The problem with this perspective is cancel culture isn’t real, at least not in the way people believe it is. Instead, it’s turned into a catch-all for when people in power face consequences for their actions or receive any type of criticism, something that they’re not used to. I’m a black, Muslim woman, and because of social media, marginalized people like myself can express ourselves in a way that was not possible before. That means racist, sexist, and bigoted behavior or remarks don’t fly like they used to. This applies to not only wealthy people or industry leaders but anyone whose privilege has historically shielded them from public scrutiny. Because they can’t handle this cultural shift, they rely on phrases like “cancel culture” to delegitimize the criticism.
The lockdown regulations and directives, issued in terms of the Disaster Management Act, severely restrict the movement of individuals across South Africa. It is perhaps not surprising that not all South Africans in a position to do so are complying with these restrictions. What is surprising is that lawyers – who are supposed to uphold the law and set an example – have now also been caught ignoring the applicable lockdown regulations.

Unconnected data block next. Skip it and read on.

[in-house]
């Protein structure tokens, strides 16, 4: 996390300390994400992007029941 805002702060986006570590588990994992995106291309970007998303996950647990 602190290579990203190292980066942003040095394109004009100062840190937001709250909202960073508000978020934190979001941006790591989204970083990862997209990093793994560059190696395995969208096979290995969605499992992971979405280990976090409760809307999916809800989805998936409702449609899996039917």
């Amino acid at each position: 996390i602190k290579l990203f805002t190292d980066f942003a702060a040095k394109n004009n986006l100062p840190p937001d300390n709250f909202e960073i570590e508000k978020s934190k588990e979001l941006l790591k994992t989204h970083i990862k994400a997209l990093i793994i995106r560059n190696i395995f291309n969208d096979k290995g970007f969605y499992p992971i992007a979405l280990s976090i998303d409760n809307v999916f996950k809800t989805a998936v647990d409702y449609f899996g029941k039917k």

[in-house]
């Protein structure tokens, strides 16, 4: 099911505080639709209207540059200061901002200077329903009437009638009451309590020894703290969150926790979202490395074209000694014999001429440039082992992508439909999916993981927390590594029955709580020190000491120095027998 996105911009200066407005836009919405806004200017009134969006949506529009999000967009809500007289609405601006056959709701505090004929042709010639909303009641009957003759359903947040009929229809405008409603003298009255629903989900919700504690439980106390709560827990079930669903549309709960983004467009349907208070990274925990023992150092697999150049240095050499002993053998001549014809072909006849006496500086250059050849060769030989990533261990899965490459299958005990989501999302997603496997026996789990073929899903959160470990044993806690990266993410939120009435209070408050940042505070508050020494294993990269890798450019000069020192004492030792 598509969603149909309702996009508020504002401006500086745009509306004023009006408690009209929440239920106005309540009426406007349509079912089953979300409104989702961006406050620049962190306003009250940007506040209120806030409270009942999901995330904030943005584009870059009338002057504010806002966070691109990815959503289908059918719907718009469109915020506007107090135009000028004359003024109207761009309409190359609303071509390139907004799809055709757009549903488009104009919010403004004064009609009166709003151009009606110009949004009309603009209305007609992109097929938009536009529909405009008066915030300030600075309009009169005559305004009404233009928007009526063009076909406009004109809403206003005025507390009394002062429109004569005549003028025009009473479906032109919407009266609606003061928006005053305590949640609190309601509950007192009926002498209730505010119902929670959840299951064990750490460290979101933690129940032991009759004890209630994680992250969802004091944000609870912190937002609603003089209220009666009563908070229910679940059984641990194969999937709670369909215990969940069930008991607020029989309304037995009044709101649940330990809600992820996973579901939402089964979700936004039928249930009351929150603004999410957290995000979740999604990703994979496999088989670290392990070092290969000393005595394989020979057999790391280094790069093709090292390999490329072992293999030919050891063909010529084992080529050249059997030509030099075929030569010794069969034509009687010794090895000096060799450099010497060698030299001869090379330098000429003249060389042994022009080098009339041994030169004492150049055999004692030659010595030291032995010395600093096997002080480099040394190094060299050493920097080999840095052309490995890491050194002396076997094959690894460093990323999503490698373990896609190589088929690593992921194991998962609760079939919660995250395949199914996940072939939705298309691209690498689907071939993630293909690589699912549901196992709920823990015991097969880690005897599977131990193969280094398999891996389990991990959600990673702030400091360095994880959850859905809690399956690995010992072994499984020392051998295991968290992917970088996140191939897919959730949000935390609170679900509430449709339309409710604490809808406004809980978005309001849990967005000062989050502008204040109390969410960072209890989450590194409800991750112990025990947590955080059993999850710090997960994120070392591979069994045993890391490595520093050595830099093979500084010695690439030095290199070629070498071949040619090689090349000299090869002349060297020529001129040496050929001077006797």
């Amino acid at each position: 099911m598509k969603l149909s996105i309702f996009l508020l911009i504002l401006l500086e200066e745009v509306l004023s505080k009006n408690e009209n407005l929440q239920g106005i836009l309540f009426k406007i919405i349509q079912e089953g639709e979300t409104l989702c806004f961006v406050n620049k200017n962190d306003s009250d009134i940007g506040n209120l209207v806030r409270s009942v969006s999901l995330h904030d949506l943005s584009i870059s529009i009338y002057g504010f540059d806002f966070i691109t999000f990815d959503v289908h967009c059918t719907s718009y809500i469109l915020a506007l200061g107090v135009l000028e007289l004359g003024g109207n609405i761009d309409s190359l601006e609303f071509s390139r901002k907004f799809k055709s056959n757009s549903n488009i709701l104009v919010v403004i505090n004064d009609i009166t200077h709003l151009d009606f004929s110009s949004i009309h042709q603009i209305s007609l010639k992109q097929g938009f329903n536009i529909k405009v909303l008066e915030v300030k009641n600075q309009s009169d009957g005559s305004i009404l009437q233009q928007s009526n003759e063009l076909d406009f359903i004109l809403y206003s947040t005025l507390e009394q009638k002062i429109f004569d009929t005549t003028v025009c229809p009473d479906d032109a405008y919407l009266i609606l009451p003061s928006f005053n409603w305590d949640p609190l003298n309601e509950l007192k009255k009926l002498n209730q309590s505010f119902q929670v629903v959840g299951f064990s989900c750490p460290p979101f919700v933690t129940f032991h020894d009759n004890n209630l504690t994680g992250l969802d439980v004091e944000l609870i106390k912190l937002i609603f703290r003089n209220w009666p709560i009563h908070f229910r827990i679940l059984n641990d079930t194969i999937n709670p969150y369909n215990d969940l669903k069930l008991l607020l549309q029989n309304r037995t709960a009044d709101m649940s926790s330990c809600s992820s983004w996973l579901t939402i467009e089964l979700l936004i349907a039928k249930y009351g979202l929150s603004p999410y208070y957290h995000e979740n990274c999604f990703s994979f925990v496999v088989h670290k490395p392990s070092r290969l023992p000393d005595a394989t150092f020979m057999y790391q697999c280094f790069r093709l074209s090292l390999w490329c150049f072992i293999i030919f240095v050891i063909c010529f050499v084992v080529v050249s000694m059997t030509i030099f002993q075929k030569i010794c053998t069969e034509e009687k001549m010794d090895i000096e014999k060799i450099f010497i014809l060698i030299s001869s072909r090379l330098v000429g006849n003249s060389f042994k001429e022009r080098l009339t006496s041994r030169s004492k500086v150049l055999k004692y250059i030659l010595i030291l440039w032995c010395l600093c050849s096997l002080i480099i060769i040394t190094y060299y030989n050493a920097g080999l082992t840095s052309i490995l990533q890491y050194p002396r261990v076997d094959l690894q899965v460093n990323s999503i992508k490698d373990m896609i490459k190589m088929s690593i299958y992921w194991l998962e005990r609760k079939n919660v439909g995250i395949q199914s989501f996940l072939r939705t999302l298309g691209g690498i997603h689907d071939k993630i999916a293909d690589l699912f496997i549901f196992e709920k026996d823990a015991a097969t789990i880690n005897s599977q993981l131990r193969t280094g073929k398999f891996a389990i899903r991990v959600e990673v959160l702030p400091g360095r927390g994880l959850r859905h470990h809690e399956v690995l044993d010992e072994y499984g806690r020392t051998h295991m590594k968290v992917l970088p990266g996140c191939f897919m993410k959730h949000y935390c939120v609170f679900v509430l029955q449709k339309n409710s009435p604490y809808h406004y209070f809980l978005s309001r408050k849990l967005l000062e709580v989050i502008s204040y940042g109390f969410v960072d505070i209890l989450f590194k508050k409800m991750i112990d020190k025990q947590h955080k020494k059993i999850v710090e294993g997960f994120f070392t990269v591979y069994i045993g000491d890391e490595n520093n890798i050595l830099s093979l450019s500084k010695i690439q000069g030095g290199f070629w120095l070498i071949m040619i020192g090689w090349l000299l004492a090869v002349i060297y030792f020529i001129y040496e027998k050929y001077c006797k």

In terms of the lockdown regulations aimed at slowing down and/or suppressing the spread of Covid-19, the services of legal practitioners and the courts are essential services, which means that attorneys and advocates may, in exceptional circumstances, leave their homes and attend urgent and essential court hearings. But they can only do so when dealing with essential and urgent matters.
In terms of the regulations, legal practitioners who need to attend to urgent or essential service matters during the lockdown period must also produce a permit issued by the Provincial Legal Practice Council’s Director. The director of the relevant Legal Practice Council may only issue a permit to legal practitioners if: (1) he/she is a practising legal practitioner; (2) who must appear in a case identified as urgent and essential services.